Gc globulin, also called vitamin D-binding protein, is a plasma protein involved in the extracellular actin-scavenger system, vitamin D transport and possibly also other biological activities. Low levels of Gc globulin have been found to correlate with multiple organ failure and non-survival of patients with fulminant hepatic failure and trauma. Here, we characterize the dominant isoforms of plasma-derived Gc globulin from Cohn fraction IV paste with respect to amino acid sequence and posttranslational modifications. Gc globulin was purified in large scale and the isoforms separated by ion exchange chromatography. The separated isoforms and several commercial preparations of individual isoforms were characterized by mass spectrometry. This revealed that the major isoforms were non-glycosylated. Compared to the Gc-1f isoform the other dominating isoforms represented an Asp/Glu substitution (Gc-1s) and a Thr/Lys substitution (Gc-2) in agreement with DNA sequencing studies. The commercial preparations were found to represent mainly one or two isoforms. An O-linked glycan with a mass of 656 Da and terminating with a sialic acid residue was detected on a minor proportion of Gc globulin molecules.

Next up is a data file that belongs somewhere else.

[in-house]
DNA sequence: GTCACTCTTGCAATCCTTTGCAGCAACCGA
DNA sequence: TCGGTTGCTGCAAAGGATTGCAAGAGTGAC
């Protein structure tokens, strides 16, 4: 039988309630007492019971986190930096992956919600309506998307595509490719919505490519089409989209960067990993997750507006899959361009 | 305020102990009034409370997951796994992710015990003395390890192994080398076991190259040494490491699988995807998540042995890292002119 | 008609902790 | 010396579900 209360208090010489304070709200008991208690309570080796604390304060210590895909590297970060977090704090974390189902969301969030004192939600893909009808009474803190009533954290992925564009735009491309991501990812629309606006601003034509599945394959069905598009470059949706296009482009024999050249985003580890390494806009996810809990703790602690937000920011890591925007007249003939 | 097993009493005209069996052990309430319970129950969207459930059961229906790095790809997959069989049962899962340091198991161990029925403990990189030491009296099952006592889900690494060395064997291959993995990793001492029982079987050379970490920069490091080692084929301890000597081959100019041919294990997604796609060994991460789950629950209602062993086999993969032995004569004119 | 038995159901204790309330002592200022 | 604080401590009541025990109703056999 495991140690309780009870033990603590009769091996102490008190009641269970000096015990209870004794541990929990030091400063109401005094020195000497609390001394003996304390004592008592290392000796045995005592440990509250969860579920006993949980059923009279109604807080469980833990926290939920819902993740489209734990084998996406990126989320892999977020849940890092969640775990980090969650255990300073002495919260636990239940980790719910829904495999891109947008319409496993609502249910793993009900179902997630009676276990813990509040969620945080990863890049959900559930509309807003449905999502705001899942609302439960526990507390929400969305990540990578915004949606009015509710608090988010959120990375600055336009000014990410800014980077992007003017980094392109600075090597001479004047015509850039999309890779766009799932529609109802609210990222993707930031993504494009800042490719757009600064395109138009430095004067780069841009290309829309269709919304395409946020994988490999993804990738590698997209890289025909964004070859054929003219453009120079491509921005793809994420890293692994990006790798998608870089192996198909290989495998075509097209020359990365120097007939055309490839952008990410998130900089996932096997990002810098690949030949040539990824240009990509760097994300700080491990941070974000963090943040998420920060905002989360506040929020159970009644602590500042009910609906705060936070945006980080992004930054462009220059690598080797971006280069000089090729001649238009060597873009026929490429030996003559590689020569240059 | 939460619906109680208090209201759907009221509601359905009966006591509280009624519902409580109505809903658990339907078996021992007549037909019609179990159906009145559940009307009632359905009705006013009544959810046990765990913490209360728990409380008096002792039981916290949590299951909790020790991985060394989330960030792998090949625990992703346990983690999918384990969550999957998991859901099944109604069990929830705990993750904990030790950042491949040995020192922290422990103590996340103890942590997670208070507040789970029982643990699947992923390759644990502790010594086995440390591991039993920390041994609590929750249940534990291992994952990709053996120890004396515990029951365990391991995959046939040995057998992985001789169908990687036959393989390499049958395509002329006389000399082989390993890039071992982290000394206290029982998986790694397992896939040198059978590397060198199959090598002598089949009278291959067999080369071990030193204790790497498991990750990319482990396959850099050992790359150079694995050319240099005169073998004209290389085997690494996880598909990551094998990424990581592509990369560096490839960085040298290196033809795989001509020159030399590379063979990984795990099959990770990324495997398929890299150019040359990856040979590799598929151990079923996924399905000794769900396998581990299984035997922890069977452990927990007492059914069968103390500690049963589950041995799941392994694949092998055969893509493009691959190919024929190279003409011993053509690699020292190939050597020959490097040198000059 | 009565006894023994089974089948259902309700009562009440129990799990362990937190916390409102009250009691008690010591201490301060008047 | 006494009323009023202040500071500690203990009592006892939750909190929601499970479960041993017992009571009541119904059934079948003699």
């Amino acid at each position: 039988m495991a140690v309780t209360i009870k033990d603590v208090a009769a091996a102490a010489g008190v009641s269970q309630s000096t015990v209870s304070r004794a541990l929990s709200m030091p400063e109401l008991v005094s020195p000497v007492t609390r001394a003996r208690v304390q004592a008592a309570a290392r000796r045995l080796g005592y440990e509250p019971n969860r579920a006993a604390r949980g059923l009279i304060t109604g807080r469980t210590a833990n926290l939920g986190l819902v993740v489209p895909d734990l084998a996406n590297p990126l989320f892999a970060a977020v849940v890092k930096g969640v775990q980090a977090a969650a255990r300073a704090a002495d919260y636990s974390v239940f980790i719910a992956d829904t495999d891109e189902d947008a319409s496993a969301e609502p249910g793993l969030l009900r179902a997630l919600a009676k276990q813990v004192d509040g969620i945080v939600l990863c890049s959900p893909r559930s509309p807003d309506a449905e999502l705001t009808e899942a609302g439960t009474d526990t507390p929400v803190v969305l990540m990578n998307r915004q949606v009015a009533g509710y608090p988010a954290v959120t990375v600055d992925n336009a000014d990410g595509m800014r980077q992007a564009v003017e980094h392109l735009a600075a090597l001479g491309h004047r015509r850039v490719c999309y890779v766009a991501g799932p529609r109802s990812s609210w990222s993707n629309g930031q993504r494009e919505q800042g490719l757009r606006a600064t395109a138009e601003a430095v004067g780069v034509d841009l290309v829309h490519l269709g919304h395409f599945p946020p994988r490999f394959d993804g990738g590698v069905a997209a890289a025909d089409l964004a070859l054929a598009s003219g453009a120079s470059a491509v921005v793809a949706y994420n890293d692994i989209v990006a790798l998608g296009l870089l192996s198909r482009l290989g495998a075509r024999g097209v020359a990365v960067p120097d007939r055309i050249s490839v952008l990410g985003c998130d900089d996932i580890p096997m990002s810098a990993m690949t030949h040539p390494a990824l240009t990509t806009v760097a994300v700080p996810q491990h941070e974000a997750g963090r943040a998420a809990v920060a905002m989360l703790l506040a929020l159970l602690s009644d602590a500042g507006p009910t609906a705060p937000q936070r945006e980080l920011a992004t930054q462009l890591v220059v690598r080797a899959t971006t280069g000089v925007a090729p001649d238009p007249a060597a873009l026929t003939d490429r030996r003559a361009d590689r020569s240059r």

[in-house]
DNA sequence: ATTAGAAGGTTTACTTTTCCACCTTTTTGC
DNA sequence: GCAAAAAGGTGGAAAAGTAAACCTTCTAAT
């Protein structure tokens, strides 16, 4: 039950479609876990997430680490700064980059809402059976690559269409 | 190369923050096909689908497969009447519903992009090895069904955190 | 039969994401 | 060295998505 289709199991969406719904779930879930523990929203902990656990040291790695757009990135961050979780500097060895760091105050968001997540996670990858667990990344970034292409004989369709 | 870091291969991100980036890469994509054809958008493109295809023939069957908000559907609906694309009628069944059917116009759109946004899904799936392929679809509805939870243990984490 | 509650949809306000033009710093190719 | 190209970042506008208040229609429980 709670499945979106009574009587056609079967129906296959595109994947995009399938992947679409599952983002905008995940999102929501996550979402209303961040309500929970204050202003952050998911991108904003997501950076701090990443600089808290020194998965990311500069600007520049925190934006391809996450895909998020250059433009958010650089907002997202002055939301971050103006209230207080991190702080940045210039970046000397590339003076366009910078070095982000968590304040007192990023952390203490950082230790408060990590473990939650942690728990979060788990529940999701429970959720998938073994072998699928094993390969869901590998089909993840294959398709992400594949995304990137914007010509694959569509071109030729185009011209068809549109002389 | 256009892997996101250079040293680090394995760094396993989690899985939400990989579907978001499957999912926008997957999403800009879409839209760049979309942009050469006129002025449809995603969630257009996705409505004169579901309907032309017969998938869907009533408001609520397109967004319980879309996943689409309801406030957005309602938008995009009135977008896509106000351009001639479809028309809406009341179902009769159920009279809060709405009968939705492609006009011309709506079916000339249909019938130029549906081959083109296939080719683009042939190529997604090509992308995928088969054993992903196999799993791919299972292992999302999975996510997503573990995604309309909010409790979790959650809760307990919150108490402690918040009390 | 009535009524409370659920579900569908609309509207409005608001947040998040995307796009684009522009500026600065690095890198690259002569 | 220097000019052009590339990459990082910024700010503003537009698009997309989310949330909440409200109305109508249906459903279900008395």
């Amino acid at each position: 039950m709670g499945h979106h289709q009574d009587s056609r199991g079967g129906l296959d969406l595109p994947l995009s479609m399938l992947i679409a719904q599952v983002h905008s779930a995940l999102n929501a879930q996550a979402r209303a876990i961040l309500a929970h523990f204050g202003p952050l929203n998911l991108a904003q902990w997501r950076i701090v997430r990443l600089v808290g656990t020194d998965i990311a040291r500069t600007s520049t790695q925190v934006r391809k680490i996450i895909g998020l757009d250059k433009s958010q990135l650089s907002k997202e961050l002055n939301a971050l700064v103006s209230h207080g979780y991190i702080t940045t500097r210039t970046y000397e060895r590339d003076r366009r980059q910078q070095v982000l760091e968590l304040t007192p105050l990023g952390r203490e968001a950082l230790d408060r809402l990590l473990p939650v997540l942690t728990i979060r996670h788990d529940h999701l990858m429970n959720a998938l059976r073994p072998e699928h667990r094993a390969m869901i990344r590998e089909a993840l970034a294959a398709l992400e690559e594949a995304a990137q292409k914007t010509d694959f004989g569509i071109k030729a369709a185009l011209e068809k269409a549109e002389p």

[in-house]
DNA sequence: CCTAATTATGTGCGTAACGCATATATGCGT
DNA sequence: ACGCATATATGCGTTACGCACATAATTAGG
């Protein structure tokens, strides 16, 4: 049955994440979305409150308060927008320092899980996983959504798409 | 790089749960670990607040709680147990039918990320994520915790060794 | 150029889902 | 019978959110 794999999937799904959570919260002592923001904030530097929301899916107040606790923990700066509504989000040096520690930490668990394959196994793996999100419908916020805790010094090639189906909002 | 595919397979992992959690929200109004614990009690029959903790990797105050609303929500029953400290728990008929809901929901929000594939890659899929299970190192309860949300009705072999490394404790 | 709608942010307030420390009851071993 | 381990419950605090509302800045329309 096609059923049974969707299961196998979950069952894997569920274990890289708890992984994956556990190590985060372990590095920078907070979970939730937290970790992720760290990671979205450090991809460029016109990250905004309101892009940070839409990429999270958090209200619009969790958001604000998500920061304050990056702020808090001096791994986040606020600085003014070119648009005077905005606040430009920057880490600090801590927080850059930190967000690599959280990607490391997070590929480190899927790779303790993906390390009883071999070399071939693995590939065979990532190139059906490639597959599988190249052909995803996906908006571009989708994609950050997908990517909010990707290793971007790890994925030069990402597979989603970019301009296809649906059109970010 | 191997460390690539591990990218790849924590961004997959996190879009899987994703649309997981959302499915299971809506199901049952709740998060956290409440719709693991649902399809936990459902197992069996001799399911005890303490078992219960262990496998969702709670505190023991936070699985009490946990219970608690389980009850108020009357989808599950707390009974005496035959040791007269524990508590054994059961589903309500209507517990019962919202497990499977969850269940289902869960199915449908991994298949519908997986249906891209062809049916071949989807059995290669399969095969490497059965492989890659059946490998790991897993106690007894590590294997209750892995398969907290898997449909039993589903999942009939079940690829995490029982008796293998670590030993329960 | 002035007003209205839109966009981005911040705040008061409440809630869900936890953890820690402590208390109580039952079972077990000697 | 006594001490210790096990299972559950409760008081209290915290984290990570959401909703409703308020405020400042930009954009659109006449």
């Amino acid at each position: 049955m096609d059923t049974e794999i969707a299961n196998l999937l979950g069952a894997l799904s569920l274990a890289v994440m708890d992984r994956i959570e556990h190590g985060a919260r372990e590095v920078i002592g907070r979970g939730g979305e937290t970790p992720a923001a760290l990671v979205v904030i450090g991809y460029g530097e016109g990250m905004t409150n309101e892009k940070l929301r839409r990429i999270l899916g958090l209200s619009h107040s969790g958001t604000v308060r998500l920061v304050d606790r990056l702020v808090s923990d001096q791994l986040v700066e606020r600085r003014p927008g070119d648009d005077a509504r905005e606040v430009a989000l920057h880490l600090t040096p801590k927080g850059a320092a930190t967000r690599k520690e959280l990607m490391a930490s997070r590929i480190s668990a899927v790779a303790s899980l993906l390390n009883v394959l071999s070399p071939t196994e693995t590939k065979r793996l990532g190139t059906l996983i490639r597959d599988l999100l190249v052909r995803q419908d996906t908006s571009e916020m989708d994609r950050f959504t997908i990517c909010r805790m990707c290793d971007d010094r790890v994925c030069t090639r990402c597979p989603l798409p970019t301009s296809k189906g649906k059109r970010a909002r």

- Chromatography, Ion Exchange
- Electrophoresis, Polyacrylamide Gel
- Protein Isoforms
- Spectrometry, Mass, Electrospray Ionization
- Spectrometry, Mass, Matrix-Assisted Laser Desorption-Ionization
- Vitamin D-Binding Protein